About the Project
The PhD Award
Sheffield Hallam University (SHU) is inviting applications for this PhD project in the Sport and Physical Activity Research Centre (SPARC), within the Health Research Institute. The project is part of our joint PhD programme with La Trobe University, Melbourne, Australia. Students on the joint PhD programme will be enrolled on a PhD at both institutions, with a supervisory team of academics from each institution. On successful completion, the candidate will be awarded a PhD jointly by both institutions.
This project is based at Sheffield Hallam, with an expectation that the successful candidate will spend up to 12 months at La Trobe during the course of the project. Further details and how to apply
The awards will provide:
- Tuition fees at Home/UK rates
- A bursary at UKRI national doctoral stipend rates (£15,285 for 2020/21)
- One economy return air fare between the UK and La Trobe University
- Up to £600 to assist with personal/health insurance expenses while resident at La Trobe for 3 years of full-time study. These scholarships are not available for part-time study.
Waist girth is used widely to determine an individual’s risk of conditions associated with obesity and metabolic syndrome (type 2 diabetes, cardiovascular disease). However, waist girth is a blunt tool that misses a significant sub-population of normal weight, metabolically obese individuals. As a result, treatment can be ineffective, or even absent. This problem was originally recognised within Asian populations but is increasingly being recognised as an issue affecting all ethnicities.
This PhD will focus on new and innovative ways of identifying metabolic risk based on body shape rather than simple girth measurements.
Aim of PhD Programme:
Assess alternative shape-based methods of measuring abdominal obesity for the purpose of better classifying risk level of individuals with metabolic syndrome.
- Review the literature on metabolic syndrome, CVD and diabetes risk (with a focus on waist girth, and the non-obese population)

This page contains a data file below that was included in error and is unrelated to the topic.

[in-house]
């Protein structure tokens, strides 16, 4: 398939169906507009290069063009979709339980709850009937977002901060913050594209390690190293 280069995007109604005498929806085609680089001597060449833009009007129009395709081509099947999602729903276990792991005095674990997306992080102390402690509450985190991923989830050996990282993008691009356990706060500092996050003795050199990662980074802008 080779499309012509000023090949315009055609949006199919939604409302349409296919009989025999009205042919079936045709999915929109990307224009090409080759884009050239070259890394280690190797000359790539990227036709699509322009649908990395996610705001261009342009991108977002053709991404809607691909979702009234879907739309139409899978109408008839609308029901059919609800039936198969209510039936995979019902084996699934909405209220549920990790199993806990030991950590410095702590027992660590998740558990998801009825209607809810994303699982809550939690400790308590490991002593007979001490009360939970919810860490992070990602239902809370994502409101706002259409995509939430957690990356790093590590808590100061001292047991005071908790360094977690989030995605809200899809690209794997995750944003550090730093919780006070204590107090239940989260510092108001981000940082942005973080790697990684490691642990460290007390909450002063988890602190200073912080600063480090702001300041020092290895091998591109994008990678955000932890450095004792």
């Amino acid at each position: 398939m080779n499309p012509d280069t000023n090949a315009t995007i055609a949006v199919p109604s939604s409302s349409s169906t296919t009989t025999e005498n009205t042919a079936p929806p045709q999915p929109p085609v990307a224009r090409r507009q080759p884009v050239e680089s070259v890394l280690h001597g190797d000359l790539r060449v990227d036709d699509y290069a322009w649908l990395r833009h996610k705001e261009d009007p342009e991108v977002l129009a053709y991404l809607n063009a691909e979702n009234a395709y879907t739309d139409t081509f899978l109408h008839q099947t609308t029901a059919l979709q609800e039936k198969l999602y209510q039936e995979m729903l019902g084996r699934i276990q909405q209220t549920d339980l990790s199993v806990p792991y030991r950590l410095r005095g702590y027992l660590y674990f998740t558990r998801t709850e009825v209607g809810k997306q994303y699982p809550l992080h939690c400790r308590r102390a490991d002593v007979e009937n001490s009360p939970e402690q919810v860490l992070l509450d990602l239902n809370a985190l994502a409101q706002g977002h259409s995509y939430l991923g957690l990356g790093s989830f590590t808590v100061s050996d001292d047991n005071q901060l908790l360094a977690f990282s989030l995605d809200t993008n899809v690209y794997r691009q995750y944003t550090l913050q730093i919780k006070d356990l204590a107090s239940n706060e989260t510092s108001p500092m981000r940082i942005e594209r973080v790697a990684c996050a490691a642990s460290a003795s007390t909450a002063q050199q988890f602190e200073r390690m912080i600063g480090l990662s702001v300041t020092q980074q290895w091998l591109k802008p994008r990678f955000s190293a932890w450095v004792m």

- Assess the prevalence of metabolic syndrome within a large cohort and calculate the reliability of waist girth as a predictor of its associated risk factors. This objective will identify a) overweight, but metabolically healthy individuals b) normal weight but metabolically obese individuals.
- Apply shape-analysis methods to determine whether it can distinguish between groups a) and b) more effectively than waist-girth.
- Perform a cohort data collection stratified for age and gender to establish whether shape analysis methods can be applied objectively across demographics.
- Perform a clinical trial to determine whether shape analysis can be used to detect changes in metabolic syndrome and its associated risk factors
During your PhD you will link the pioneering work in 3D shape analysis being performed at the Advanced Wellbeing Research Centre (at SHU) with the assessment and management of lifestyle related health conditions for which it was founded.
Your PhD will increase knowledge of the clinical relevance linking risk factors and shape analysis for metabolic syndrome and provide data regarding assessment and ultimately the diagnosis of individuals with metabolic syndrome. These findings have the potential to revolutionise the way we detect metabolic syndrome and understand the relationship between our external form and internal function.
This broad-reaching PhD program would be suitable for candidates with a background in either Engineering, Public Health, Allied Health or Epidemiology. The supervisory team comprises academics with backgrounds in Engineering, Physiotherapy, Dietetics and Public Health to expertly guide a candidate through this program. Ideally candidates will have some research experience related to recruiting and testing participants and completing statistical analyses.
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Koster A, Stenholm S, Alley DE, Kim LJ, Simonsick EM, Kanaya AM, et al. Body Fat Distribution and Inflammation Among Obese Older Adults With and Without Metabolic Syndrome. Obesity. 2010 Dec 15;18(12):2354–61.
Paterson JM, Morton NM, Fievet C, Kenyon CJ, Holmes MC, Staels B, et al. Metabolic syndrome without obesity: Hepatic overexpression of 11 -hydroxysteroid dehydrogenase type 1 in transgenic mice. Proc Natl Acad Sci. 2004 May 4;101(18):7088–93.
Smith SR, Lovejoy JC, Greenway F, Ryan D, De Jonge L, De La Bretonne J, et al. Contributions of total body fat, abdominal subcutaneous adipose tissue compartments, and visceral adipose tissue to the metabolic complications of obesity. Metabolism. 2001;50(4):425–35.
van Namen M, Prendergast L, Peiris CL. Supervised lifestyle intervention for people with metabolic syndrome improves outcomes and reduces individual risk factors of metabolic syndrome: A systematic review and meta-analysis. Metabolism. 2019 Dec;101:153988.
Thelwell M, Chiu C, Bullas A, Hart J, Wheat J, Choppin S. An investigation of how shape-based anthropometry can complement traditional anthropometric techniques [in review]. Sci Reports. 2020;
Löffler-Wirth H, Engel C, Ahnert P, Alfermann D, Arelin K, Baber R, et al. The LIFE-Adult-Study: Objectives and design of a population-based cohort study with 10,000 deeply phenotyped adults in Germany. BMC Public Health. 2015;15(1):1–14.
WHO EC. Appropriate body-mass index for Asian populations and its implications for policy and intervention strategies. Lancet (London, England). 2004;363(9403):157.
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